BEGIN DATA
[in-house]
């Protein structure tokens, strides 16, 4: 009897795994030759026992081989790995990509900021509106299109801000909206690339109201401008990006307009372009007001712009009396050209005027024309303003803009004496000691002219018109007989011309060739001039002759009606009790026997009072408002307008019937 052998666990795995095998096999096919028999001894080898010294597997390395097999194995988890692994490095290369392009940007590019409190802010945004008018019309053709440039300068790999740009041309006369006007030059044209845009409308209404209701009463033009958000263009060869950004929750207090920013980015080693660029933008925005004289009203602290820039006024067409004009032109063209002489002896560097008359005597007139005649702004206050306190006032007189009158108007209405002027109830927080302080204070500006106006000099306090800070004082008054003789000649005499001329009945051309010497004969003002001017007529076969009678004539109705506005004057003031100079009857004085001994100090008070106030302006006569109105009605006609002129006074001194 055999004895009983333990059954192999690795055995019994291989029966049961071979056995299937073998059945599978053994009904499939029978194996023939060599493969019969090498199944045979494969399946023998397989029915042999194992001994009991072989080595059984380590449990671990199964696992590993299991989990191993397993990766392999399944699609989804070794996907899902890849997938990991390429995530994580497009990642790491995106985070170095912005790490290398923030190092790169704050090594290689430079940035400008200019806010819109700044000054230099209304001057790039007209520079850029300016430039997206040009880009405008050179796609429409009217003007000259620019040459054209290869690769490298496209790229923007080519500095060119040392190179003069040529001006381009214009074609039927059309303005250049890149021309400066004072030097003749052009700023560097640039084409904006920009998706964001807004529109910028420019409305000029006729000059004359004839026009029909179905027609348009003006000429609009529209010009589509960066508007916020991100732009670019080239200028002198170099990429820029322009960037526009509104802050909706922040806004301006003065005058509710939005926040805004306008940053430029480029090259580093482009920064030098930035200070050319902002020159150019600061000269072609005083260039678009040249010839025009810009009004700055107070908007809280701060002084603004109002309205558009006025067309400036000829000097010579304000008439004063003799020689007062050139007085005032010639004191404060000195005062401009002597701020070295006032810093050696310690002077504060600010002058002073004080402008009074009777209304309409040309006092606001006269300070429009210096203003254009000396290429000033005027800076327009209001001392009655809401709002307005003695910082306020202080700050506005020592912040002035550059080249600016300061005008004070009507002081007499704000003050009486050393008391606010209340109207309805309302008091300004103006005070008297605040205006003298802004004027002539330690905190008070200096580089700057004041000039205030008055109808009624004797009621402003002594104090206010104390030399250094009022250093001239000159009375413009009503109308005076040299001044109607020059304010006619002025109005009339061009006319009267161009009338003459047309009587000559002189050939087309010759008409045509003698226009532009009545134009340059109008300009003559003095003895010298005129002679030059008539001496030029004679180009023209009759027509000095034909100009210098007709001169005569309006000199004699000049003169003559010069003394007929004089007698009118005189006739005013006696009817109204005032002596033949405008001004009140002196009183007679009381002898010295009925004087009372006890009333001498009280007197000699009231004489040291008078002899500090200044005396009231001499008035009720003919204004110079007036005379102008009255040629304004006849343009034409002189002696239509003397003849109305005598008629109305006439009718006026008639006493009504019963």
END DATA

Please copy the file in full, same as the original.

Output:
[in-house]
């Protein structure tokens, strides 16, 4: 009897795994030759026992081989790995990509900021509106299109801000909206690339109201401008990006307009372009007001712009009396050209005027024309303003803009004496000691002219018109007989011309060739001039002759009606009790026997009072408002307008019937 052998666990795995095998096999096919028999001894080898010294597997390395097999194995988890692994490095290369392009940007590019409190802010945004008018019309053709440039300068790999740009041309006369006007030059044209845009409308209404209701009463033009958000263009060869950004929750207090920013980015080693660029933008925005004289009203602290820039006024067409004009032109063209002489002896560097008359005597007139005649702004206050306190006032007189009158108007209405002027109830927080302080204070500006106006000099306090800070004082008054003789000649005499001329009945051309010497004969003002001017007529076969009678004539109705506005004057003031100079009857004085001994100090008070106030302006006569109105009605006609002129006074001194 055999004895009983333990059954192999690795055995019994291989029966049961071979056995299937073998059945599978053994009904499939029978194996023939060599493969019969090498199944045979494969399946023998397989029915042999194992001994009991072989080595059984380590449990671990199964696992590993299991989990191993397993990766392999399944699609989804070794996907899902890849997938990991390429995530994580497009990642790491995106985070170095912005790490290398923030190092790169704050090594290689430079940035400008200019806010819109700044000054230099209304001057790039007209520079850029300016430039997206040009880009405008050179796609429409009217003007000259620019040459054209290869690769490298496209790229923007080519500095060119040392190179003069040529001006381009214009074609039927059309303005250049890149021309400066004072030097003749052009700023560097640039084409904006920009998706964001807004529109910028420019409305000029006729000059004359004839026009029909179905027609348009003006000429609009529209010009589509960066508007916020991100732009670019080239200028002198170099990429820029322009960037526009509104802050909706922040806004301006003065005058509710939005926040805004306008940053430029480029090259580093482009920064030098930035200070050319902002020159150019600061000269072609005083260039678009040249010839025009810009009004700055107070908007809280701060002084603004109002309205558009006025067309400036000829000097010579304000008439004063003799020689007062050139007085005032010639004191404060000195005062401009002597701020070295006032810093050696310690002077504060600010002058002073004080402008009074009777209304309409040309006092606001006269300070429009210096203003254009000396290429000033005027800076327009209001001392009655809401709002307005003695910082306020202080700050506005020592912040002035550059080249600016300061005008004070009507002081007499704000003050009486050393008391606010209340109207309805309302008091300004103006005070008297605040205006003298802004004027002539330690905190008070200096580089700057004041000039205030008055109808009624004797009621402003002594104090206010104390030399250094009022250093001239000159009375413009009503109308005076040299001044109607020059304010006619002025109005009339061009006319009267161009009338003459047309009587000559002189050939087309010759008409045509003698226009532009009545134009340059109008300009003559003095003895010298005129002679030059008539001496030029004679180009023209009759027509000095034909100009210098007709001169005569309006000199004699000049003169003559010069003394007929004089007698009118005189006739005013006696009817109204005032002596033949405008001004009140002196009183007679009381002898010295009925004087009372006890009333001498009280007197000699009231004489040291008078002899500090200044005396009231001499008035009720003919204004110079007036005379102008009255040629304004006849343009034409002189002696239509003397003849109305005598008629109305006439009718006026008639006493009504019963």